This morning, 13 April 2015, the Financial Times has a reference to mathematical method in one of its articles on economic affairs.
The author, Wolfgang Munchau, makes in my view a valid point about economics, but gets his mathematical reference wrong. He quotes Richard Dedekind as writing that mathematics should shift “to put thoughts in the place of calculations”, and argues (truly, in my view) that economists today must learn to do the same.
The phrase Munchau quotes came not from Dedekind, and not from the end of the 19th century, as Munchau also has it, but from Johann Dirichlet in 1851. Dirichlet was the successor to the great Carl Gauss as professor of mathematics at Göttingen, in Germany, then and until 1933 the world centre of mathematics. (Apparently Dirichlet’s name should properly be pronounced like this, though I’ve always heard it pronounced DIHreeshlay).
Henrik Kragh Sørensen explains the development:
“From the mid-18th century to the mid-19th century, the style of mathematical research in analysis underwent changes from a formula-centered approach epitomized by L. Euler (1707–1783) to a concept-centered style presented in works of G. P. L. Dirichlet (1805–1859) and G. F. B. Riemann (1826–1866).
“The transition manifested itself in multiple aspects of the mathematical enterprise including notations, questions, results, methods, and techniques. It was felt by the active and creative mathematicians of the nineteenth century who spotted a difference between the computational machinery associated with the formula-centered approach and the decidedly mental analysis belonging to the concept-centered approach.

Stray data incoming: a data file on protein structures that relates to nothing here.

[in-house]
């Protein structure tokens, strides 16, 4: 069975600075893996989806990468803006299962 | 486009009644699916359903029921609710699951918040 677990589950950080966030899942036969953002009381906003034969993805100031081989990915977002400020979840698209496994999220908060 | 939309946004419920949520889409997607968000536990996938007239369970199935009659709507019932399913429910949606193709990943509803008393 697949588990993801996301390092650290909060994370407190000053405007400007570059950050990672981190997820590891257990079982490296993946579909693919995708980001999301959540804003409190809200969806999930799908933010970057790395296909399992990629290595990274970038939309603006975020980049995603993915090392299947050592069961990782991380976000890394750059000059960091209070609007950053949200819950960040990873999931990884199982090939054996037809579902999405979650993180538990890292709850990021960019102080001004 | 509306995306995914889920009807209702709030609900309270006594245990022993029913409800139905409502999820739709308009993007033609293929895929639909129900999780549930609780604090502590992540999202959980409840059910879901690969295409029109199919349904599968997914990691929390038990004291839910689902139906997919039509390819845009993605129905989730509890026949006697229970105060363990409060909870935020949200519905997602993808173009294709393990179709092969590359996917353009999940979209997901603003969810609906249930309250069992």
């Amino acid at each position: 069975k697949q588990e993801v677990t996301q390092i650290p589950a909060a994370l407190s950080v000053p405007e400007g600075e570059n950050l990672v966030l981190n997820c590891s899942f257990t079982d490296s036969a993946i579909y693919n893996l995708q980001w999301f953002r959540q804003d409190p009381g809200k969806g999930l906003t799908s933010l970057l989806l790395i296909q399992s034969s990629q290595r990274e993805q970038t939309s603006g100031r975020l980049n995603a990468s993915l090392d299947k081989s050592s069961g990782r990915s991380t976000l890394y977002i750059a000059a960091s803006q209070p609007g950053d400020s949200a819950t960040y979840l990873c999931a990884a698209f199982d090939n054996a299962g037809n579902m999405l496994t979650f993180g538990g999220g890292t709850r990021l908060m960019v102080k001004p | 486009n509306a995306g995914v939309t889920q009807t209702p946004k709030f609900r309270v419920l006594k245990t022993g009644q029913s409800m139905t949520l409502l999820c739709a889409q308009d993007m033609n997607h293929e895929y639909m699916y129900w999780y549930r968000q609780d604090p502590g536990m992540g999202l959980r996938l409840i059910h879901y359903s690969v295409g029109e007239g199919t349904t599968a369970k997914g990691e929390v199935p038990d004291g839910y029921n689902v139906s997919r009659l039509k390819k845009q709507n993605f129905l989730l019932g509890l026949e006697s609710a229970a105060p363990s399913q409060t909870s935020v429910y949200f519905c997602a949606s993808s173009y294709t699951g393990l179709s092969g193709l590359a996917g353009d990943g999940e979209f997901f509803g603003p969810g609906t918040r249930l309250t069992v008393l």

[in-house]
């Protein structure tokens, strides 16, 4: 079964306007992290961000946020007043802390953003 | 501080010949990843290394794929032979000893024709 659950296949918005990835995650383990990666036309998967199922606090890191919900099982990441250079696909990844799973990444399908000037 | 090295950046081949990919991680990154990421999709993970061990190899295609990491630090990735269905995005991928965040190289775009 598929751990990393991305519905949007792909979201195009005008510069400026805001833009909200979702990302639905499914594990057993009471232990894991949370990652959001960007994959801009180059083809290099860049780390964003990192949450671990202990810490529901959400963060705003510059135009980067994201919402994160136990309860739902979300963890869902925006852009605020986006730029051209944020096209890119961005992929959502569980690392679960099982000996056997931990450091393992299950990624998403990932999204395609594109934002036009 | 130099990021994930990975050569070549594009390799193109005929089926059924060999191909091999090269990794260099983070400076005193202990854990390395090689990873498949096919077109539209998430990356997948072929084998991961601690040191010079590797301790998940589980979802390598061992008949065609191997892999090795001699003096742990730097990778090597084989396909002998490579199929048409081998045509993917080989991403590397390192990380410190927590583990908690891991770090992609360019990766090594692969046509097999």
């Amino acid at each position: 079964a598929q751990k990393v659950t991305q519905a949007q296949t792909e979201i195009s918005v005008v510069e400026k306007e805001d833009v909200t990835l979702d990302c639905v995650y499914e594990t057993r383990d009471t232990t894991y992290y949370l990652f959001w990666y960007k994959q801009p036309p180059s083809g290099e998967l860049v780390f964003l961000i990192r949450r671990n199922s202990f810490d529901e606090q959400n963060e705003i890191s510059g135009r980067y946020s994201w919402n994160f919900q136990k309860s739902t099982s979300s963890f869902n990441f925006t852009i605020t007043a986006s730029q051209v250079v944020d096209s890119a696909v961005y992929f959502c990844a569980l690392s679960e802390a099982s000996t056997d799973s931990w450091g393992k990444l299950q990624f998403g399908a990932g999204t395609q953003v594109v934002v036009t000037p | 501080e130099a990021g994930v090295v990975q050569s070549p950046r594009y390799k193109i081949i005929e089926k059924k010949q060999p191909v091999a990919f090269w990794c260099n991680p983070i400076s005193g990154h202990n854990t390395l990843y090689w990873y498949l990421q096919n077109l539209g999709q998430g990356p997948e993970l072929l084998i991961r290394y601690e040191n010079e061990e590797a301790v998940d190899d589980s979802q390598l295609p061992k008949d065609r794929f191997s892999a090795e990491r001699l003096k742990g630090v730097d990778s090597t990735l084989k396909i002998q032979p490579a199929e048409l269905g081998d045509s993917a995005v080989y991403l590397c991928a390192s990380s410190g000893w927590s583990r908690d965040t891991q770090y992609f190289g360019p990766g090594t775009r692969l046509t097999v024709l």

“We find this distinction seized upon for instance in Dirichlet’s obituary of C. G. J. Jacobi (1804–1851) where Dirichlet noticed:
the constantly increasing tendency of the new analysis to put thoughts in the place of calculations…”
Sørensen notes that Dirichlet’s thought was developed by Hilbert and Minkowski.
Hilbert: “I have tried to avoid the large computational apparatus of Kummer such that also here Riemann’s principle should be observed, according to which one should conquer proofs not by computations but solely through thoughts”.
Minkowski formulated what he called the “second Dirichlet principle” as “problems should be conquered with a minimum of blind calculations and a maximum of enlightening thoughts”.
You’ll find Hilbert’s and Minkowski’s statements of that principle, in different translations, stuck up outside 2B6. The idea was further and far-reachingly developed by Emmy Noether. The credit for first stating it should however go to Dirichlet.